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story.lead_photo.caption Dan and Rachael Dodson serve samples of their award-winning guacamole Sunday at their Downtown Diner. The couple recently won their division and placed second overall in the 15th annual Guacamole Bowl in San Diego, California. Photo by Gerry Tritz / Fulton Sun.

Even before Rachael Dodson owned Downtown Diner in Jefferson City, she was known for her exceptional pies. Now, she and her husband, Dan, are gaining recognition for something that's not on the diner's menu: guacamole.

They were the heart of a six-person team in February that won their division and got second place overall among 26 entrants in the 15th annual Guacamole Bowl in San Diego.

"I like to brag that I'm an award-winning, untrained chef," said Dan Dodson, a local criminal defense attorney.

It was their first attempt at making competition guacamole. Meanwhile the overall winner, Hot Guac Cops, have five previous wins.

The public paid $8 to sample the different guacamoles and voted on the winners. Proceeds from the contest benefited Sports for Exceptional Athletes, an organization similar to Special Olympics.

The Dodsons' team was named Rachael Dodson's Missouri River Tavern — a fictitious tavern with a food that's not on the menu.

However, if you were lucky enough to visit Downtown Diner over the weekend, you likely got a taste of the winning recipe. The restaurant gave away generous free samples on Saturday and Sunday.

Rachael Dodson recently sold Downtown Diner to Corey Eikermann, but she still works at the restaurant.

During a Sunday interview with the News Tribune at the restaurant, two different customers interrupted Dan Dodson to tell him how much they liked his guacamole.

He created his award-winning guacamole years ago through experimentation after realizing that a stepdaughter of his couldn't eat onions.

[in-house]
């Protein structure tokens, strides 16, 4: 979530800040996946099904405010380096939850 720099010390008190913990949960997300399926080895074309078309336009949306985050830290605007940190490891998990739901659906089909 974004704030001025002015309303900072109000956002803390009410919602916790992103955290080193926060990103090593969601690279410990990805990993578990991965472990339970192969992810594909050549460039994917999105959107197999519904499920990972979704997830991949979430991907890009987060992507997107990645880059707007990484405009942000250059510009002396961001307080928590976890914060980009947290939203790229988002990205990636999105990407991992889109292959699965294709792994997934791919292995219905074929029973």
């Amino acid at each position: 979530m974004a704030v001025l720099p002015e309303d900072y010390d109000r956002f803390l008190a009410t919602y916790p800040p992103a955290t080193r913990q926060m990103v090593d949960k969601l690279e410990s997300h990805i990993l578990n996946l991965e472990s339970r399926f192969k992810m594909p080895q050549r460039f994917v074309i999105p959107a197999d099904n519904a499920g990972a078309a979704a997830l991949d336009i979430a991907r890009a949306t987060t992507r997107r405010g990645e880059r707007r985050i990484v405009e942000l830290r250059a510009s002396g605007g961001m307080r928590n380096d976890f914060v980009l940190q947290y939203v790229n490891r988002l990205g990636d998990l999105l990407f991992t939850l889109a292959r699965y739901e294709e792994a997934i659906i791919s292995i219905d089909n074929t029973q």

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Recipes for guacamole are fairly simple, and they don't typically vary too radically. It's typically made with avocados, tomatoes, jalapeos, limes and/or lemons, cilantro, salt, pepper and onions.

Dan Dodson said he substituted shallots, leaks and fresh garlic for the onions. He came up with a concoction that's creamy and flavorful with a hint of heat. For the past 12-15 years, he's tweaked the ratios of the ingredients, but kept the basic recipe the same.

"Somehow, it's almost magical," he said. "Because that's not really that much different than any other guacamole that you've ever had, but somehow it's just good enough to do that well" in a contest.

White eating breakfast at Downtown Diner on Sunday, Jerry Knollmeyer said he's not a big fan of guacamole, but liked this version. "This has a good flavor to it," he said.

Rachael Dodson helped with the making and serving of the guacamole samples during the contest. She was surprised at their win. "(Dan) expected it; I did not," she said with a laugh. "I said, 'No, we're not going to win.' I tasted a lot of that guacamole (in the contest) and it was all good."

Dan Dodson wasn't certain whether he and his wife would reunite their team to compete again next year.

"I don't know if we want to go back. It's a lot of work," Dodson said. "But we'll probably take one more shot at it."

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